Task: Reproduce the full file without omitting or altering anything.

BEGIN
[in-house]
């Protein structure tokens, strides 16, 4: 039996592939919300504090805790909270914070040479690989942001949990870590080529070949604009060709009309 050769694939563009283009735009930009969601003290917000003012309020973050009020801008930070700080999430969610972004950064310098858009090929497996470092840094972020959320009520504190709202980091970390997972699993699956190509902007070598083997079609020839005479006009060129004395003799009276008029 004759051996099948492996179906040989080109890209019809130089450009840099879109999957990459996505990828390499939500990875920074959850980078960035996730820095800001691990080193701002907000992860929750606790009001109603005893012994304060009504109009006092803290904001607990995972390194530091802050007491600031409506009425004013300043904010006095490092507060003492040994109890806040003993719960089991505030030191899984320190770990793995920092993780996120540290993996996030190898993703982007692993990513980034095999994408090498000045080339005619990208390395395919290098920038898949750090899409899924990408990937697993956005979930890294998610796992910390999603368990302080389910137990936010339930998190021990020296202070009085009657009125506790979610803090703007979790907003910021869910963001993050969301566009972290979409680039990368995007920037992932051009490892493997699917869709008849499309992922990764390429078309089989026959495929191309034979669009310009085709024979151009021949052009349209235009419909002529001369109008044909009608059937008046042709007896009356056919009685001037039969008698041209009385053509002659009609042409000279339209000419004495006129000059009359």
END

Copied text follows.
[in-house]
């Protein structure tokens, strides 16, 4: 039996592939919300504090805790909270914070040479690989942001949990870590080529070949604009060709009309 050769694939563009283009735009930009969601003290917000003012309020973050009020801008930070700080999430969610972004950064310098858009090929497996470092840094972020959320009520504190709202980091970390997972699993699956190509902007070598083997079609020839005479006009060129004395003799009276008029 004759051996099948492996179906040989080109890209019809130089450009840099879109999957990459996505990828390499939500990875920074959850980078960035996730820095800001691990080193701002907000992860929750606790009001109603005893012994304060009504109009006092803290904001607990995972390194530091802050007491600031409506009425004013300043904010006095490092507060003492040994109890806040003993719960089991505030030191899984320190770990793995920092993780996120540290993996996030190898993703982007692993990513980034095999994408090498000045080339005619990208390395395919290098920038898949750090899409899924990408990937697993956005979930890294998610796992910390999603368990302080389910137990936010339930998190021990020296202070009085009657009125506790979610803090703007979790907003910021869910963001993050969301566009972290979409680039990368995007920037992932051009490892493997699917869709008849499309992922990764390429078309089989026959495929191309034979669009310009085709024979151009021949052009349209235009419909002529001369109008044909009608059937008046042709007896009356056919009685001037039969008698041209009385053509002659009609042409000279339209000419004495006129000059009359």